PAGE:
Sunday, June 19, 2011

Nonsense from the WSJ

This article needs a response. The gist of it is that high inflation is the right medicine for the U.S. economy right now. Unfortunately the writer does not appear to understand inflation and so the article doesn't make a lot of sense. Furthermore, the writer fails to account for the "unseen" as any good economist must. As Bastiat tells us, that is the difference between good and bad economists.

The writer begins with the premise that the real problem with the U.S. economy right now is debt. The federal debt is high right now; it hasn't been higher, as a percent of GDP, since the mid-1950s. The feds ran up a huge debt paying for WWII, and then spent a decade paying it down. The current debt is high for other reasons, although defense spending is certainly a big part of it. Households also have a lot of debt, but the personal savings rate has gone back up recently and is now around 5%.

After going on about how indebted Americans are, at all levels, the writer calls for a round of inflation so that people will have more nominal dollars to make it easier to pay off their nominal debt. This is essentially a wealth transfer from debtors to creditors. This effect is true; I have no quibble about it. But here's where the article makes claims that I find unacceptable.

First, the writer repeats the fallacy that WWII ended the Great Depression. I get that Keynesians still buy into this fallacy, but much recent research has pointed out that WWII did not end the Great Depression in the sense of a recovery in business investment and improvement in labor conditions. Sure, unemployment went down, but that's because boatloads (literally) of young men were shipped off to fight in Europe and the Pacific. Yes, GDP went up, but it was because the federal government was buying a whole bunch of war materiel that was destined for destruction. It should be clear why measuring well-being through GDP is dangerous and we must take great care when doing so. People can't eat tanks, after all.

Next, the writer insists that the inflation must be a general effect: not just commodity prices but also wages must rise. This ignores the non-neutrality of money. Price inflation comes about through money printing (in the U.S. case, monetizing the federal debt). But money doesn't appear in all places at the same time. It works its way through the economy starting with new bank loans. So one might see commodity prices and asset prices go up first, and then maybe only for certain industries where the loans are concentrated. It can take a lot of time for the inflation to get through to wages. In that time period, people will not have higher wages to pay off their debt, and their groceries are going to be getting more expensive. That's just grand for peoples' well being, isn't it?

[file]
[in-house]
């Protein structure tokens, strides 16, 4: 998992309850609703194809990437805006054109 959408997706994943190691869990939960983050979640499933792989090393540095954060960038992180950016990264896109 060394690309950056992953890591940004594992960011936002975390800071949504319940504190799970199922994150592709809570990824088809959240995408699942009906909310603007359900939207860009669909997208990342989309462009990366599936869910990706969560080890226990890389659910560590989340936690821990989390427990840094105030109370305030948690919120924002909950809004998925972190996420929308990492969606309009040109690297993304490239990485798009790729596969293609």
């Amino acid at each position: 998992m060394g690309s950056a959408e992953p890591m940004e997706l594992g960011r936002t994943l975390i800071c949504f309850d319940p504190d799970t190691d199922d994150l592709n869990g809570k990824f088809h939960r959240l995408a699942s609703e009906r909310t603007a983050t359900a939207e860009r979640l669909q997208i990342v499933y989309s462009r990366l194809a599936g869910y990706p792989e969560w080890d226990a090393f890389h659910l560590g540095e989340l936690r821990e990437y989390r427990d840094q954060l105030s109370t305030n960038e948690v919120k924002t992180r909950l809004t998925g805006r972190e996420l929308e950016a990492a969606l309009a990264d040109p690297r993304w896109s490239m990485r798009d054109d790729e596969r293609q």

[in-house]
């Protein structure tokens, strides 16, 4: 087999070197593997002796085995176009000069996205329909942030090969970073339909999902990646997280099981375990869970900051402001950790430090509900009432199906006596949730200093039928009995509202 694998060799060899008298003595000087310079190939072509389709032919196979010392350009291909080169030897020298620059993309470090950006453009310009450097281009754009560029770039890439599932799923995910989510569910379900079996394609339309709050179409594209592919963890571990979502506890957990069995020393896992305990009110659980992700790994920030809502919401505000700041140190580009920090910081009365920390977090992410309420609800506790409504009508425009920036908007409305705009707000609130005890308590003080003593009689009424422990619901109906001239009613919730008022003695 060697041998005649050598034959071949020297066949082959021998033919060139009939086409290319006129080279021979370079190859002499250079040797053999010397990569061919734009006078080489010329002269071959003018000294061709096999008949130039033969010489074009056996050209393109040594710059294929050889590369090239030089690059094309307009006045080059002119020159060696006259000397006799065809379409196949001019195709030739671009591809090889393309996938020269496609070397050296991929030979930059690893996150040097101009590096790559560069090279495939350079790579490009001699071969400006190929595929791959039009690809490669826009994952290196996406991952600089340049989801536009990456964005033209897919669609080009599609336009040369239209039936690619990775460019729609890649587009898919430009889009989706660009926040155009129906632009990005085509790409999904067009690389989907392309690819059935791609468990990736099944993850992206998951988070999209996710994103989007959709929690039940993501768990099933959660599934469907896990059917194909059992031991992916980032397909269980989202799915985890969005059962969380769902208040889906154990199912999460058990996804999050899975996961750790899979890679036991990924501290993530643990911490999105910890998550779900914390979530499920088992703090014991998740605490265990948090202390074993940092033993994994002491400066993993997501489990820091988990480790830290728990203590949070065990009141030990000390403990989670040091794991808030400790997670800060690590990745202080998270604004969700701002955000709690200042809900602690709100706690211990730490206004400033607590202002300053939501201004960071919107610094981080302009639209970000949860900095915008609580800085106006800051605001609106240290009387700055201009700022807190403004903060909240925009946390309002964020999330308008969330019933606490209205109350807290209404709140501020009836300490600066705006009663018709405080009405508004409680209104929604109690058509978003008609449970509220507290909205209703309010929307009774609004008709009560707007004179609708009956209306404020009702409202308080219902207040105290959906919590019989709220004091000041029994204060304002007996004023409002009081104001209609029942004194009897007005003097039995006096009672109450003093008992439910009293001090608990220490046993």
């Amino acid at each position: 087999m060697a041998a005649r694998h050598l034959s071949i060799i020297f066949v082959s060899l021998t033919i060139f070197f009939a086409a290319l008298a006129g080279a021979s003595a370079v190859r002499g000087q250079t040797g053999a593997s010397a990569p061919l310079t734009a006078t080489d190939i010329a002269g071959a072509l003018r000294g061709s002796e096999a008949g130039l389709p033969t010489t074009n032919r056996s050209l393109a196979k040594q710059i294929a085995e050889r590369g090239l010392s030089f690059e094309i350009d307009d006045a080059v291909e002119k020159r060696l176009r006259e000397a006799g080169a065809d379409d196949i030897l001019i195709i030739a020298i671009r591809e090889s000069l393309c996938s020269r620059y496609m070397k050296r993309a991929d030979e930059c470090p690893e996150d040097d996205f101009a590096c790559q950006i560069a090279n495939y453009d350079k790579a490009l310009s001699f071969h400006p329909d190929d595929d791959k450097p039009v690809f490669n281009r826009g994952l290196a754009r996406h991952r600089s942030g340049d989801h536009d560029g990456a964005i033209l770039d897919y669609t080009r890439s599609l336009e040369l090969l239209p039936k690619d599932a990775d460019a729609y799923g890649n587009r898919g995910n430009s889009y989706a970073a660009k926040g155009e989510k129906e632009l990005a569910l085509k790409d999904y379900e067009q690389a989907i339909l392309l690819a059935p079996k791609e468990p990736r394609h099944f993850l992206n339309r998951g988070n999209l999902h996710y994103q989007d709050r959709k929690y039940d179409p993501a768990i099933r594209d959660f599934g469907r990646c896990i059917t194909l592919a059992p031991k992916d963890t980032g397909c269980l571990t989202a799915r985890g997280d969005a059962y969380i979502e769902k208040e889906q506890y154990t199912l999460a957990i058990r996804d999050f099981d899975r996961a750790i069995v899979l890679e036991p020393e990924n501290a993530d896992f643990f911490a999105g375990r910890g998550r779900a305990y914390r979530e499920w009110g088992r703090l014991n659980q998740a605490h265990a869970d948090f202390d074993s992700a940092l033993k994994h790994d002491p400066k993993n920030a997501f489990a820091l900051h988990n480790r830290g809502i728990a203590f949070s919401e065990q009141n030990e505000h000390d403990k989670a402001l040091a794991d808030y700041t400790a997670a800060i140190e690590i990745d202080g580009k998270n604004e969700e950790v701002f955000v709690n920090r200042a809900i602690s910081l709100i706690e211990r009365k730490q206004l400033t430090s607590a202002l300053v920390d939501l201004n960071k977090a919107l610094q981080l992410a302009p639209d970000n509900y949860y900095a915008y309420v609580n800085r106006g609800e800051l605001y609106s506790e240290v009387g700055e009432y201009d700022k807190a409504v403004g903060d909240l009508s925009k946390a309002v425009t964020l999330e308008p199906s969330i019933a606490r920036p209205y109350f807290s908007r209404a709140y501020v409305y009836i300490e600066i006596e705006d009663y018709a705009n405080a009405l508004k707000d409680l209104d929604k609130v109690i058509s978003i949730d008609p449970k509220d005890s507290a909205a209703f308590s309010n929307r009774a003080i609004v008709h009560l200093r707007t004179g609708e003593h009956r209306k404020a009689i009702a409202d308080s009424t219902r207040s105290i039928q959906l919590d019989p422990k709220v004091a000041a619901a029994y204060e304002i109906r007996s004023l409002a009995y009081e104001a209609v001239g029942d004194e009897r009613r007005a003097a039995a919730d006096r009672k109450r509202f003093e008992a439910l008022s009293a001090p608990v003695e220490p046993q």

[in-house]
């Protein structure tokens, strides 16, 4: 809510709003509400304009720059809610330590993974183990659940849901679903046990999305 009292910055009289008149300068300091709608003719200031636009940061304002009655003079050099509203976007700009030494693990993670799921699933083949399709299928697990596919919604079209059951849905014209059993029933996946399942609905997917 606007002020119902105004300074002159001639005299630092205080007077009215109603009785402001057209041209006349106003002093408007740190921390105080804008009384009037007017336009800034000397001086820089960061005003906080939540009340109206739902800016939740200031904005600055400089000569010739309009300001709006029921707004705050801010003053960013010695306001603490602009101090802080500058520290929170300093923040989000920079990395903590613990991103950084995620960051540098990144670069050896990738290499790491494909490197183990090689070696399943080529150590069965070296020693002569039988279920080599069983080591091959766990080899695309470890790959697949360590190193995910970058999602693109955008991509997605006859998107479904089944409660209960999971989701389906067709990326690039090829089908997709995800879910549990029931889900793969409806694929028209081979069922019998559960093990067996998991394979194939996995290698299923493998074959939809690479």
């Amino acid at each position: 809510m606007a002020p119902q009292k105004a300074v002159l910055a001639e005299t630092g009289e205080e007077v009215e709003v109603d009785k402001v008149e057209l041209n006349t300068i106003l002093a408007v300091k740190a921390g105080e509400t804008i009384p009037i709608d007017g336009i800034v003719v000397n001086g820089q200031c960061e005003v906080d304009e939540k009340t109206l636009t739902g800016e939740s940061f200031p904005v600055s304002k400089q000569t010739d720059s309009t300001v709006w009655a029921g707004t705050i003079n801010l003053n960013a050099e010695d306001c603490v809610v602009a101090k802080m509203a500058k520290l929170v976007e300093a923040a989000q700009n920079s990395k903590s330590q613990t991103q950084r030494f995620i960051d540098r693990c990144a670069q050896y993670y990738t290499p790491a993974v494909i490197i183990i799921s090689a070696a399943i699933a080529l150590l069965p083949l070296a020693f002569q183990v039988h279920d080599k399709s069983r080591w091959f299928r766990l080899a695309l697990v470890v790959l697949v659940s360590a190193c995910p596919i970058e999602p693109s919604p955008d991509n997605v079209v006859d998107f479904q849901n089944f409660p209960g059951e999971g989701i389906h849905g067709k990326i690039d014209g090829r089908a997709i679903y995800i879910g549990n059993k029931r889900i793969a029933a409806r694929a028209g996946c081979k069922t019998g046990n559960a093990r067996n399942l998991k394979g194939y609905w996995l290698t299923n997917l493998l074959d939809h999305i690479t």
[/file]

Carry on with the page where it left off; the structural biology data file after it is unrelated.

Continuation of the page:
This brings me to my next point - the writer confuses monetary inflation and price inflation, and he goes on to make the familiar point that a general deflation would be a disaster because there was a price deflation from 1929 - 1933, and that was a horrible time for the U.S. But, as Friedman and Schwarz (1966) point out, that was caused by a massive monetary deflation. That is certainly bad news for anyone, because what happens is you can't get the means of payment for goods and services. You may have productive capacity, but if you haven't the means to pay for raw materials and labor, you can't produce. This is a great danger of having a money monopolist, but I digress. The point is, price deflation isn't a problem, but monetary deflation is. We certainly do not have monetary deflation now. And, I think the writer is going to get his wish, because price inflation appears to be heating up.

The writer's thoughts on why the Great Depression lasted so long appear to be misinformed. He has certainly not kept track of the recent work in this area. Furthermore, the GD wasn't one ten year long depression. It was two depressions and a minor recovery in the middle of the decade.

In the last few paragraphs, the writer seems to be calling for a greater number of transactions to increase the velocity of money. In the quantity theory of money, MV = PQ, where M is the money supply, V is velocity, P is the price level, and Q is the quantity of goods. He seems to be saying that a higher P will cause a higher V, and that itself will be good. This is because he wants prices to be maintained. The problem here is that keeping people in homes they can't afford keeps their money tied up. The better solution might be to let home prices crash and have foreclosures. Declare bankruptcy and start moving forward - stop throwing good money after bad.

In the third to last paragraph, the writer confirms my suspicion that he does not understand the non-neutrality of money when he calls for helicopter drops of money. This is nonsense.

All in all, this article is unfortunately based on a misunderstanding of price inflation, and a conflation of price and monetary inflation. Further, because the writer doesn't appear to understand the non-neutrality of money he calls for high inflation that would likely hurt the very people he wants to help, before it would start to help them.


  1. Never heard of anyone calling for a sustained high inflation rate before. Naturally, you set him straight. The writer also ignores the effect inflation would have on interest rates.

    In the late 70s and early 80s, as inflation soared, interest rates also rocketed upward, going as high as 20% in April 1980 (prime rate). Who could afford to purchase a home at these interest rates?

    Hey, can you send me something on the non-neutrality of money. I'm not sure what this is.

  2. The Daily Capitalist was moved to commentary as well: